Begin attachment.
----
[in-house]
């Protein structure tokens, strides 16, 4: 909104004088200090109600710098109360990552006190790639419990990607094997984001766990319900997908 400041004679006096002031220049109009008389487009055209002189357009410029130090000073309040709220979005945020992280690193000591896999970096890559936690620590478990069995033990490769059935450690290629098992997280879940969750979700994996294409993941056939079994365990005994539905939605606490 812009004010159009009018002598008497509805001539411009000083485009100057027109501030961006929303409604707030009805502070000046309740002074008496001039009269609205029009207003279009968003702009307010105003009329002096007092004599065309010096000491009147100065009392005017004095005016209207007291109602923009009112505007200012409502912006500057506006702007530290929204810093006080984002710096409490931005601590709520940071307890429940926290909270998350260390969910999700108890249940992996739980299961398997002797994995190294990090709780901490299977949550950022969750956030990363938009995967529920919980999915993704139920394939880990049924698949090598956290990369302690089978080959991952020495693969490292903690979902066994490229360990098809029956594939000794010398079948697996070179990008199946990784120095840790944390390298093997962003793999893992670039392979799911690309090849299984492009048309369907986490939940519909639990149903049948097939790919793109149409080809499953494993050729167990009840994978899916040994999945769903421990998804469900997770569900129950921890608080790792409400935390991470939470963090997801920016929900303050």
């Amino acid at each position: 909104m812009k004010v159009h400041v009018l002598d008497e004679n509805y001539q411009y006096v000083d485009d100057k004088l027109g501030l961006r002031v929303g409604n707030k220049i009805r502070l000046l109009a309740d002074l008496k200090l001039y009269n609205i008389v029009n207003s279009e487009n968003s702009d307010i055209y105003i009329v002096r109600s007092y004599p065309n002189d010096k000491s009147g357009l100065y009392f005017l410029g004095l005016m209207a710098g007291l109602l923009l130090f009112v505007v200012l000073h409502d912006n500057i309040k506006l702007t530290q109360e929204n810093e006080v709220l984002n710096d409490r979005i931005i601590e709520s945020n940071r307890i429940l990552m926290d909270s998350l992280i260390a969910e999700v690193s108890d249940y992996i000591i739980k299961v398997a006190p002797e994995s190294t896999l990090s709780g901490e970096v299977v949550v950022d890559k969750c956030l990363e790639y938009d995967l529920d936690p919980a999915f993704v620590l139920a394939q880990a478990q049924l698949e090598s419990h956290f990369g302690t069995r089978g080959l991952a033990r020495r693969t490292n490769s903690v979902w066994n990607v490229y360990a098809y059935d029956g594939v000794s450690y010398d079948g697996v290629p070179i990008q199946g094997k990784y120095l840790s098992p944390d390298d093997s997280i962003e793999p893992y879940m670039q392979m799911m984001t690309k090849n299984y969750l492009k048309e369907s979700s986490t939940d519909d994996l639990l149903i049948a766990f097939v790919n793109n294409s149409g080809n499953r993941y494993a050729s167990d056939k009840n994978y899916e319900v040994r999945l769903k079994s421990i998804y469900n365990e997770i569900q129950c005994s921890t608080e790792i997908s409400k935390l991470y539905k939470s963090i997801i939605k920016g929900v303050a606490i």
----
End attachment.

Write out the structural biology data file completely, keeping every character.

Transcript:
[in-house]
């Protein structure tokens, strides 16, 4: 909104004088200090109600710098109360990552006190790639419990990607094997984001766990319900997908 400041004679006096002031220049109009008389487009055209002189357009410029130090000073309040709220979005945020992280690193000591896999970096890559936690620590478990069995033990490769059935450690290629098992997280879940969750979700994996294409993941056939079994365990005994539905939605606490 812009004010159009009018002598008497509805001539411009000083485009100057027109501030961006929303409604707030009805502070000046309740002074008496001039009269609205029009207003279009968003702009307010105003009329002096007092004599065309010096000491009147100065009392005017004095005016209207007291109602923009009112505007200012409502912006500057506006702007530290929204810093006080984002710096409490931005601590709520940071307890429940926290909270998350260390969910999700108890249940992996739980299961398997002797994995190294990090709780901490299977949550950022969750956030990363938009995967529920919980999915993704139920394939880990049924698949090598956290990369302690089978080959991952020495693969490292903690979902066994490229360990098809029956594939000794010398079948697996070179990008199946990784120095840790944390390298093997962003793999893992670039392979799911690309090849299984492009048309369907986490939940519909639990149903049948097939790919793109149409080809499953494993050729167990009840994978899916040994999945769903421990998804469900997770569900129950921890608080790792409400935390991470939470963090997801920016929900303050």
């Amino acid at each position: 909104m812009k004010v159009h400041v009018l002598d008497e004679n509805y001539q411009y006096v000083d485009d100057k004088l027109g501030l961006r002031v929303g409604n707030k220049i009805r502070l000046l109009a309740d002074l008496k200090l001039y009269n609205i008389v029009n207003s279009e487009n968003s702009d307010i055209y105003i009329v002096r109600s007092y004599p065309n002189d010096k000491s009147g357009l100065y009392f005017l410029g004095l005016m209207a710098g007291l109602l923009l130090f009112v505007v200012l000073h409502d912006n500057i309040k506006l702007t530290q109360e929204n810093e006080v709220l984002n710096d409490r979005i931005i601590e709520s945020n940071r307890i429940l990552m926290d909270s998350l992280i260390a969910e999700v690193s108890d249940y992996i000591i739980k299961v398997a006190p002797e994995s190294t896999l990090s709780g901490e970096v299977v949550v950022d890559k969750c956030l990363e790639y938009d995967l529920d936690p919980a999915f993704v620590l139920a394939q880990a478990q049924l698949e090598s419990h956290f990369g302690t069995r089978g080959l991952a033990r020495r693969t490292n490769s903690v979902w066994n990607v490229y360990a098809y059935d029956g594939v000794s450690y010398d079948g697996v290629p070179i990008q199946g094997k990784y120095l840790s098992p944390d390298d093997s997280i962003e793999p893992y879940m670039q392979m799911m984001t690309k090849n299984y969750l492009k048309e369907s979700s986490t939940d519909d994996l639990l149903i049948a766990f097939v790919n793109n294409s149409g080809n499953r993941y494993a050729s167990d056939k009840n994978y899916e319900v040994r999945l769903k079994s421990i998804y469900n365990e997770i569900q129950c005994s921890t608080e790792i997908s409400k935390l991470y539905k939470s963090i997801i939605k920016g929900v303050a606490i």